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August 7, 1897


JAMA. 1897;XXIX(6):287-288. doi:10.1001/jama.1897.02440320031004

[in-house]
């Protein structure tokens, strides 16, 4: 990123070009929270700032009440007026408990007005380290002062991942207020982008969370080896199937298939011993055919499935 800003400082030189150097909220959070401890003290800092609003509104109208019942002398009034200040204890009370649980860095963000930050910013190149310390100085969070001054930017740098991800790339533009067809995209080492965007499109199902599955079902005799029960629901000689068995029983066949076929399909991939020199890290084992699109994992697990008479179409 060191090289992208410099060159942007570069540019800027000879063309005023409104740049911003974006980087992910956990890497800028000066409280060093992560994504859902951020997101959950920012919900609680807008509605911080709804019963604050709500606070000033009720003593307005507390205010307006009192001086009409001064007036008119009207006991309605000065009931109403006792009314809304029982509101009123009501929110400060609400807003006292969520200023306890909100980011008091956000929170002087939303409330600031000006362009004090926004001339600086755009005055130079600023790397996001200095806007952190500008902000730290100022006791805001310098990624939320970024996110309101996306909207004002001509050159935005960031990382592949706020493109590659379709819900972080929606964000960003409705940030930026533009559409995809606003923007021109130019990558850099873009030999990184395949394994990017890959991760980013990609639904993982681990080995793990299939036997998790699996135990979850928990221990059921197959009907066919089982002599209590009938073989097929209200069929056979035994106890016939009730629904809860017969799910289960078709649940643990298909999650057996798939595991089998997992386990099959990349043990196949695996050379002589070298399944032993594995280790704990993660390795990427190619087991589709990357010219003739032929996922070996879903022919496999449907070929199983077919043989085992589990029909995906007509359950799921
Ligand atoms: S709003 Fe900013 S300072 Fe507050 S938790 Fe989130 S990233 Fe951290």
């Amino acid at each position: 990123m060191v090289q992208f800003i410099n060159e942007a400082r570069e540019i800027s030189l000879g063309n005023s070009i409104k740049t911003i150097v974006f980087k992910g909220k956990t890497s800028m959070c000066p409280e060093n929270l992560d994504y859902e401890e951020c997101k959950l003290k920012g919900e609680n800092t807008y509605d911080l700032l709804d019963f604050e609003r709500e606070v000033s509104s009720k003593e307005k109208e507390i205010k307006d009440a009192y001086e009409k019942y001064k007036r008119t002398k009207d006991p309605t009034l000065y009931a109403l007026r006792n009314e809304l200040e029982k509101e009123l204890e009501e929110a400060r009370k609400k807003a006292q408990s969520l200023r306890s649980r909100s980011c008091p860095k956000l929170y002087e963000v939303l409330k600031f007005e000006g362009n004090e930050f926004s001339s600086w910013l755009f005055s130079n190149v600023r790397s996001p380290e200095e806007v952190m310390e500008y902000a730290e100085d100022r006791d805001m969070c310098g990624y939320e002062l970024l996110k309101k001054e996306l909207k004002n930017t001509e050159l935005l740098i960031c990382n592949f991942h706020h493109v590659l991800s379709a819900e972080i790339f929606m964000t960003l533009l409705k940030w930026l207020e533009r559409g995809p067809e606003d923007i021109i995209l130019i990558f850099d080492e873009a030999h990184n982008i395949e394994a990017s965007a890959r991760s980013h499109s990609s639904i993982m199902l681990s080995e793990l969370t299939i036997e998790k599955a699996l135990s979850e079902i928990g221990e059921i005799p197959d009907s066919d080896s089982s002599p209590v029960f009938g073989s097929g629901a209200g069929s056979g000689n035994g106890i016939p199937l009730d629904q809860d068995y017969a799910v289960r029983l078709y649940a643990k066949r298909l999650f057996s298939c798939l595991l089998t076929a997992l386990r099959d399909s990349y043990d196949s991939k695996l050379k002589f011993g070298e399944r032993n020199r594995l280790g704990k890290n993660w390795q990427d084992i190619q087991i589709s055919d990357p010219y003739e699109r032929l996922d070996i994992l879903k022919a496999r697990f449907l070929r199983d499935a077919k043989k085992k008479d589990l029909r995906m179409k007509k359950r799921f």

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In the treatment of diabetes mellitus the diet has been almost universally considered to be the one all-important matter. The disease, probably as little understood heretofore in its intimate nature as any one in our nosology, has been held to consist mainly in an abnormal excretion of sugar, and all other symptoms have been generally held to be dependent upon this. Just how excessive sugar excretion could produce the whole series of morbid phenomena no one has successfully endeavored to explain; the fact has been accepted and has been made the basis of the treatment. It has been practically assumed that the excess of sugar in the urine must be due, chiefly at least, to an inability of the system to dispose of sugar-producing foods, which normally constitute the larger bulk of our diet, and that the waste thus brought about was, if not the direct cause of all the

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